Keturah Lunn Broadbent, was expecting a child when she crossed the plains in a handcart company during the 1800's. One day as they crossed the Nebraska plain, she didn't feel very good. During a brief lunch break, she wandered off and sat under the only tree visible for miles. The pioneer company didn't realize she was missing, and started back on their journey west. Meanwhile, my 2nd great-grandmother went into labor all by herself. Eventually, a passing Native American saw her plight and helped deliver the baby, a strapping boy she later named, Orson. This wasn't the way she had envisioned giving birth, but she got through all of that, and the new friend who had helped her, rode after the pioneer company to let them know that she had been left behind.
I could go on and on . . . but I won't. ;) I think you get the idea. This life wasn't meant to be a smooth and easy journey. It was to be filled with challenging trials that would stretch us to the limit of what we think we can endure. Looking back over my own life, there are things I have experienced that I would never want to wade through again . . . like the suicide death of my father . . . barely surviving my first pregnancy that was filled with complications . . . the severe illness I endured before finally getting diagnosed as a Type 1 diabetic, etc. and so forth. Though I wouldn't want to relive those events, they are the things that have helped to shape me into who I am today. From the lessons learned during my own school of hard knocks, I have learned patience, empathy, tolerance, and the fact that no matter what life throws my way, I can survive if I will follow the courageous example of my ancestors, and keep moving forward. An interesting sense of humor has been passed down through our family line. I know it helps us to cope when challenging moments come. I've always believed that laughter is truly the best medicine. There are times when hard trials surface and it seems like you will never smile again. But I have found, even during those difficult days, the Comforter helps us find a way back to the sunlight.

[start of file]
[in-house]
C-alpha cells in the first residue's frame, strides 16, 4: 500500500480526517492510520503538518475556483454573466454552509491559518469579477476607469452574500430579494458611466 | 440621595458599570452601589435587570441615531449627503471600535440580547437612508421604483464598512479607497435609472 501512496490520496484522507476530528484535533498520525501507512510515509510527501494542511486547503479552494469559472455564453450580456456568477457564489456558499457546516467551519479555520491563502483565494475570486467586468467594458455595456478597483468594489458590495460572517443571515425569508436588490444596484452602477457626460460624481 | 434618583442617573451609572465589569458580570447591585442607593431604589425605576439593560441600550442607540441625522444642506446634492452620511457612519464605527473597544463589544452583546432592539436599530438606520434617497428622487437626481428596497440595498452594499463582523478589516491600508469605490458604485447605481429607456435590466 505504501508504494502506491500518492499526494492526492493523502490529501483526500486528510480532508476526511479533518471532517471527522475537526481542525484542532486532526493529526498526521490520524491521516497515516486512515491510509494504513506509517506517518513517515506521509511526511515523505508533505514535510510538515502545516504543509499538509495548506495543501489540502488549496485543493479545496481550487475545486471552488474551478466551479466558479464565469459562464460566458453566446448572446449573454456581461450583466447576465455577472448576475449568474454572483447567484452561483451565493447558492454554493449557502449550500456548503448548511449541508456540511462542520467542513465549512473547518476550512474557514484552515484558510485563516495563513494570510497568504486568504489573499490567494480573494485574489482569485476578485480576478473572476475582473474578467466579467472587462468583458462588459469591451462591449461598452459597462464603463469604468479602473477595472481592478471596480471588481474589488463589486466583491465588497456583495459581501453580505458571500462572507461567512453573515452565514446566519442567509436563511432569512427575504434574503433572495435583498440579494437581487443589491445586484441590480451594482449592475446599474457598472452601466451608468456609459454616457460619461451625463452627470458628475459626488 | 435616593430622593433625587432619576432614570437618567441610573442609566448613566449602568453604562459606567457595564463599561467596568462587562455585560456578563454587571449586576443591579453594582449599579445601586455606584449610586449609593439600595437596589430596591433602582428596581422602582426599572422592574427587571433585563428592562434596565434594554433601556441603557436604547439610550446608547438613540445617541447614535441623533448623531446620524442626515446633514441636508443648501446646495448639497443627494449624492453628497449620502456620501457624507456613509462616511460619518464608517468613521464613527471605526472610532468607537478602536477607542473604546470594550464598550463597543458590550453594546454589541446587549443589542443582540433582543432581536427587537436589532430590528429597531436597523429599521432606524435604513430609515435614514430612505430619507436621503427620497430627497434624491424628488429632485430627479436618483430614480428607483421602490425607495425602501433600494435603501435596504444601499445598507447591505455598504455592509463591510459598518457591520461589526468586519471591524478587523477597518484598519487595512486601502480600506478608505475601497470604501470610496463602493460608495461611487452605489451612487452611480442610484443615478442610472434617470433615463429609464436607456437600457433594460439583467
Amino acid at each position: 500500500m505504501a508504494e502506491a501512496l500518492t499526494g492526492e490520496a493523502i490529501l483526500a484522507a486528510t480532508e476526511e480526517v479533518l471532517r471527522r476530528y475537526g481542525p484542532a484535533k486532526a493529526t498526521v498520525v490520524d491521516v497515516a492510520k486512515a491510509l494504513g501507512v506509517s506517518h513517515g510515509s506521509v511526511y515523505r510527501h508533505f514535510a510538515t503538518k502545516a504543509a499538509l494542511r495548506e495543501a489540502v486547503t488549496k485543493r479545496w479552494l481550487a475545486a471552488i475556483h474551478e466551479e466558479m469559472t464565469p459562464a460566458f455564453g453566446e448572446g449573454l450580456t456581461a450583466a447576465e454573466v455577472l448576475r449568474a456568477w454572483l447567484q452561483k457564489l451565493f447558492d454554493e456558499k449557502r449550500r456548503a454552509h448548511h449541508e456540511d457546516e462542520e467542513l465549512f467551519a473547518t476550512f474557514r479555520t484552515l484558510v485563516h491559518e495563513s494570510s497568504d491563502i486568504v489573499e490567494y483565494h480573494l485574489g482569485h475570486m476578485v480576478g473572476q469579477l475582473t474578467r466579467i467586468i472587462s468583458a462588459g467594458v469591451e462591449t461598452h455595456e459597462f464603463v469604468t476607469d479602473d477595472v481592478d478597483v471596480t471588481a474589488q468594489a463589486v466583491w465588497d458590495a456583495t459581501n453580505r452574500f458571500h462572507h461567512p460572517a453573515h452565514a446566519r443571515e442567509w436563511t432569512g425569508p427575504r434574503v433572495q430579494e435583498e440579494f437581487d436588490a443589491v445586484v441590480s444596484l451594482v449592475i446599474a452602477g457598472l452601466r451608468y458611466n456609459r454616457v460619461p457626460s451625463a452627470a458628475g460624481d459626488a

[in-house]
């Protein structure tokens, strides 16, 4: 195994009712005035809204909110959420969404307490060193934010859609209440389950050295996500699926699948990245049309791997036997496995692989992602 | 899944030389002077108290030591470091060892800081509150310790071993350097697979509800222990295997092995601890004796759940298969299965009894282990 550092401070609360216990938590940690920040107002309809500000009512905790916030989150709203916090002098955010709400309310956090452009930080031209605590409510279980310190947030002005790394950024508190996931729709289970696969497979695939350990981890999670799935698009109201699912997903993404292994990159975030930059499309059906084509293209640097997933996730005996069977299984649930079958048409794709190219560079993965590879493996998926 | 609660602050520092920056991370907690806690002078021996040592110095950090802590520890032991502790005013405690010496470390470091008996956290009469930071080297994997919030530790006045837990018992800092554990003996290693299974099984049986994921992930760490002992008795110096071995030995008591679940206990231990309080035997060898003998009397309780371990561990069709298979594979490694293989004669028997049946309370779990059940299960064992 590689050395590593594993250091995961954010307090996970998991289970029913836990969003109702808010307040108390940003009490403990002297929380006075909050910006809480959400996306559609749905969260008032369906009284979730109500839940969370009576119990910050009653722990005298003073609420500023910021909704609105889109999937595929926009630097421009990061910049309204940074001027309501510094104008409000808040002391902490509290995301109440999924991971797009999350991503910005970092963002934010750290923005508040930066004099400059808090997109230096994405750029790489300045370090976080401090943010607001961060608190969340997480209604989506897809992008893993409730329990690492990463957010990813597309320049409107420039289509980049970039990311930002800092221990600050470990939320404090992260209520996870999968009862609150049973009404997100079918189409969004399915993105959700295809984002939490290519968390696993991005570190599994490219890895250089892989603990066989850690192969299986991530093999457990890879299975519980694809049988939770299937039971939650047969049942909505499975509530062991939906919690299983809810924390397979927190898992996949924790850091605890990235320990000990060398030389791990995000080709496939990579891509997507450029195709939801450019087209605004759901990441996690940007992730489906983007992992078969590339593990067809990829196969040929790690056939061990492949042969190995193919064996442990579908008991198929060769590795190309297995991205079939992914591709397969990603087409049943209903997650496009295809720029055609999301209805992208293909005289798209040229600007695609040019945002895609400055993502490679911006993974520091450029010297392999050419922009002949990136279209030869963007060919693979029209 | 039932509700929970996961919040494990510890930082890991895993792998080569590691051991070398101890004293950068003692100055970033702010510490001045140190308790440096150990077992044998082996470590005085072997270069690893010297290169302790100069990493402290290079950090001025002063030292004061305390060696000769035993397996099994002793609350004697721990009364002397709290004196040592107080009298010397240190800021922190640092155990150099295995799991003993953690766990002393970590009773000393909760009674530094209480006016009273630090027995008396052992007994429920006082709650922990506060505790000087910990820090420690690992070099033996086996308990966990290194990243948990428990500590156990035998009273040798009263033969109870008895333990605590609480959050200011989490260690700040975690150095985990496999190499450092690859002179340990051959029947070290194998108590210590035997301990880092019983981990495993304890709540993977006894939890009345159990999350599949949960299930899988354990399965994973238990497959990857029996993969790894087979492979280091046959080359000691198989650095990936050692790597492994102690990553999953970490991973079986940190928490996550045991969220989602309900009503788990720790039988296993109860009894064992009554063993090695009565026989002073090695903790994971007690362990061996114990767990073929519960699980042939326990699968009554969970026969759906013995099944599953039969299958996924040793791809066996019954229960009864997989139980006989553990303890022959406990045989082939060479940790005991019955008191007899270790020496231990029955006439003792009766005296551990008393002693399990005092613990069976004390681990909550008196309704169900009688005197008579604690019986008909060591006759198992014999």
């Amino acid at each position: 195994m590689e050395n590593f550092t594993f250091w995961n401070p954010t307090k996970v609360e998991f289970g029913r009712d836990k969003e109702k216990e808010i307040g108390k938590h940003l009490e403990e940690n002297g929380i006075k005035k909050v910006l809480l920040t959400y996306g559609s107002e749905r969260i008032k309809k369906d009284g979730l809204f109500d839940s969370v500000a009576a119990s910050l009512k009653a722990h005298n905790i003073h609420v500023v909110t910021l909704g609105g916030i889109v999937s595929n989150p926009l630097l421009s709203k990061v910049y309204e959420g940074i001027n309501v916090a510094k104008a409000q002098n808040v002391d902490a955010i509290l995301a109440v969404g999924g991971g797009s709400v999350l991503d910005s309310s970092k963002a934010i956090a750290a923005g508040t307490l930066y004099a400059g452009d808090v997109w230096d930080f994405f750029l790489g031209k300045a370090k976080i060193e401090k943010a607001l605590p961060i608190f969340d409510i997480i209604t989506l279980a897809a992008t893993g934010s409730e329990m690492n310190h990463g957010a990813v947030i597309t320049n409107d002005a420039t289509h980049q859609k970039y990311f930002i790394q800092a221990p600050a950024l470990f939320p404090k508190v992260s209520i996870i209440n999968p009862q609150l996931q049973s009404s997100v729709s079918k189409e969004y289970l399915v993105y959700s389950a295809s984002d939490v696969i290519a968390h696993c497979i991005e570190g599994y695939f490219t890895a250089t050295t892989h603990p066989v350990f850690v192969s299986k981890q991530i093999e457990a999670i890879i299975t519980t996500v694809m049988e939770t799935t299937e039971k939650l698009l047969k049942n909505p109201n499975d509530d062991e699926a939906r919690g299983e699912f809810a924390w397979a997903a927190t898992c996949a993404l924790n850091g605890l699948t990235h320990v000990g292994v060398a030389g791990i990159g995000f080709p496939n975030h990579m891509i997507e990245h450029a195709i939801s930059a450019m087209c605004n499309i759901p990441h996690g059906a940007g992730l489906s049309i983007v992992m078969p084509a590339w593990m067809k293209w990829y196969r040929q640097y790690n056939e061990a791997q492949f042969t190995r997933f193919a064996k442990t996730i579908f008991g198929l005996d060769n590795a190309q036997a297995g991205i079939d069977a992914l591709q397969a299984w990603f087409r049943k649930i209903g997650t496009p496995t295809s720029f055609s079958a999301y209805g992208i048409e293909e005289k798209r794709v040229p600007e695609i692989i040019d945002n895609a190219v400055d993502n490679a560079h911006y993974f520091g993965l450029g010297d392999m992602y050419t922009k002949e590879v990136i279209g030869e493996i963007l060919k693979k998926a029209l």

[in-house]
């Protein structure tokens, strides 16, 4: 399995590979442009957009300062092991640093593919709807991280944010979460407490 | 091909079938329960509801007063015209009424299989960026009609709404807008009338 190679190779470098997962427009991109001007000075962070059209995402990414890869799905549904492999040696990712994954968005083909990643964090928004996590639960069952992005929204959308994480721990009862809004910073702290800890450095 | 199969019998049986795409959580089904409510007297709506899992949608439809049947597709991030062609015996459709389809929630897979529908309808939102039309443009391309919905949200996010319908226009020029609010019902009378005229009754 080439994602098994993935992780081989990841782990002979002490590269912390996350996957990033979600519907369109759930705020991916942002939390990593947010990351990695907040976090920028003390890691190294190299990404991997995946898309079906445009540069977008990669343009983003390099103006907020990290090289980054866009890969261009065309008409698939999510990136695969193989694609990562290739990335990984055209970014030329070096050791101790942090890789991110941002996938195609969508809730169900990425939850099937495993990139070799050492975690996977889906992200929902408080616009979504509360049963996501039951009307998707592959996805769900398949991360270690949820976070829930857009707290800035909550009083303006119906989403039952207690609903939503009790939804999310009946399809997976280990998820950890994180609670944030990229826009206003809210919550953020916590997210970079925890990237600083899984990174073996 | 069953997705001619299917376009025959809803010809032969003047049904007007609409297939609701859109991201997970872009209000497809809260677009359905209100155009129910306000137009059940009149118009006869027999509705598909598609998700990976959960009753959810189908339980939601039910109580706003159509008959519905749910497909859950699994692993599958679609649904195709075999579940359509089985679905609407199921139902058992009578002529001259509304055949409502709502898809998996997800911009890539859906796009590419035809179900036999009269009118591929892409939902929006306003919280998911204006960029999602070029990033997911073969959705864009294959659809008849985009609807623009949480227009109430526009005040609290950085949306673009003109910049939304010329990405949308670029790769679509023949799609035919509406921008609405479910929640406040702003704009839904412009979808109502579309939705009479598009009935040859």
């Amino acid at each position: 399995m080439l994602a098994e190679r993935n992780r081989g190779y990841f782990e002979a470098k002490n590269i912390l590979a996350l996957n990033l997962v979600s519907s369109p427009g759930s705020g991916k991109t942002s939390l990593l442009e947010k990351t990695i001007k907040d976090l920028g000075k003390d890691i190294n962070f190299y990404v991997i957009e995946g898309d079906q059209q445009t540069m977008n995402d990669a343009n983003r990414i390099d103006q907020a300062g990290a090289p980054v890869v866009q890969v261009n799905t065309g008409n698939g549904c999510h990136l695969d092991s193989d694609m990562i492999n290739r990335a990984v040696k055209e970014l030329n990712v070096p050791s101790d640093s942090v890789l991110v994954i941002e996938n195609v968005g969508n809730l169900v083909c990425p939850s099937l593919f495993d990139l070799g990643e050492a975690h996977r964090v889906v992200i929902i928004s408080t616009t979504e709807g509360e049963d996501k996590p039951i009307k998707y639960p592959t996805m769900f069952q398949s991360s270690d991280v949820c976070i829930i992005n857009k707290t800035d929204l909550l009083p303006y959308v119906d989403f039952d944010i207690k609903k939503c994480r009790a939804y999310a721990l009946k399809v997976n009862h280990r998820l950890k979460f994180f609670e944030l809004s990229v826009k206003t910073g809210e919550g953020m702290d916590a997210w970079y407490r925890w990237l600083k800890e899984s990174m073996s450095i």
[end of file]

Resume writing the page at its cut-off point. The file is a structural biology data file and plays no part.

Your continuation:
Someday, our example will be discussed by our posterity. Hopefully we will have left a legacy that will inspire faith, a smile, and the courage to continue on. We may think that we are the only ones affected by the choices we make, but we're not. Others will come along who will look to us for guidance in dealing with the challenges they will face. May our lives reflect the image of hope they will need.